Latest Posts and News
OpenDNP3 was released as open source over 10 years ago. This post describes where I believe the project has succeeded, where it hasn’t, and why Step Function I/O is using a different licensing model for our new libraries going forward. In many ways, OpenDNP3 has been a success. We are constantly learning of new companies that have successfully used the library to add DNP3 functionality to their product or service offering.
CVE-2020-10611 - RCE in a flawed DNP3 Implementation
S4x20 hosted the Pwn2Own Miami hacking competition this year, and one of the more interesting and impactful results was a bug chain leading to remote code execution (RCE) in the Triangle Microworks (TMW) SCADA Data Gateway. The Zero Day Initiative who puts on these competitions recently released a detailed writeup (and video) of the bugs and the exploit. Achieving code execution on the Triangle MicroWorks SCADA Data Gateway - details (and video!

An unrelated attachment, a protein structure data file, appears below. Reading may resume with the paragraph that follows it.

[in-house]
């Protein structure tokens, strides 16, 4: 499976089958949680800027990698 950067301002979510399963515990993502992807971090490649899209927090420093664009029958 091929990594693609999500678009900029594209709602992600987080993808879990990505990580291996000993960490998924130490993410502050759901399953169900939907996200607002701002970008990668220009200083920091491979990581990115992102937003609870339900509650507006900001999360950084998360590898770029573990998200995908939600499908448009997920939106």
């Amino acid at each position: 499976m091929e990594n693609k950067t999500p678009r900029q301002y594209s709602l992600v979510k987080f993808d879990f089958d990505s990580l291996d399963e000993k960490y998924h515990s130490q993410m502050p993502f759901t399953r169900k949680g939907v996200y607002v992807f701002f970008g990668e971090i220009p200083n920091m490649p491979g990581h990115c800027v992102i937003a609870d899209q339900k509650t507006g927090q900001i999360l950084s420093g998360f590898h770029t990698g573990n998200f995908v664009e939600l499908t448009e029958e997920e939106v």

Binding Rust to other languages safely and productively
When we made the decision to write our next generation of libraries in Rust, we knew we needed a solid approach for binding them to other languages. It may be some time before we have customers purchasing our libraries to use them in a Rust-only codebase. The majority of our customers will want to use the libraries in C/C++, .NET, or Java. Writing the core implementation in Rust means more productivity, fewer errors, and certain safety guarantees compared to writing it in C++.
Quantum Key Distribution - S4x18
At S4x18, Adam Crain and Duncan Earl of Qubitekk discussed the benefits of using quantum key distribution (QKD) in ICS. Duncan leads out with an accessible explanation of how QKD works. Adam follows by talking how the keys produced in a QKD system are applied in practice in the SSP21 protocol.
Complexity vs Security
Historical Note: This post originally appeared on Automatak.com. The title has been changed. The DNP UG recently published a statement regarding the rash of DNP3 advisories from ICS-CERT. Generally, I agree with their statements. There is nothing wrong with the specification in the perfect world of specifications. In theory, a developer should be able to write a flawless implementation of the protocol. In practice, however, something quite different has been demonstrated.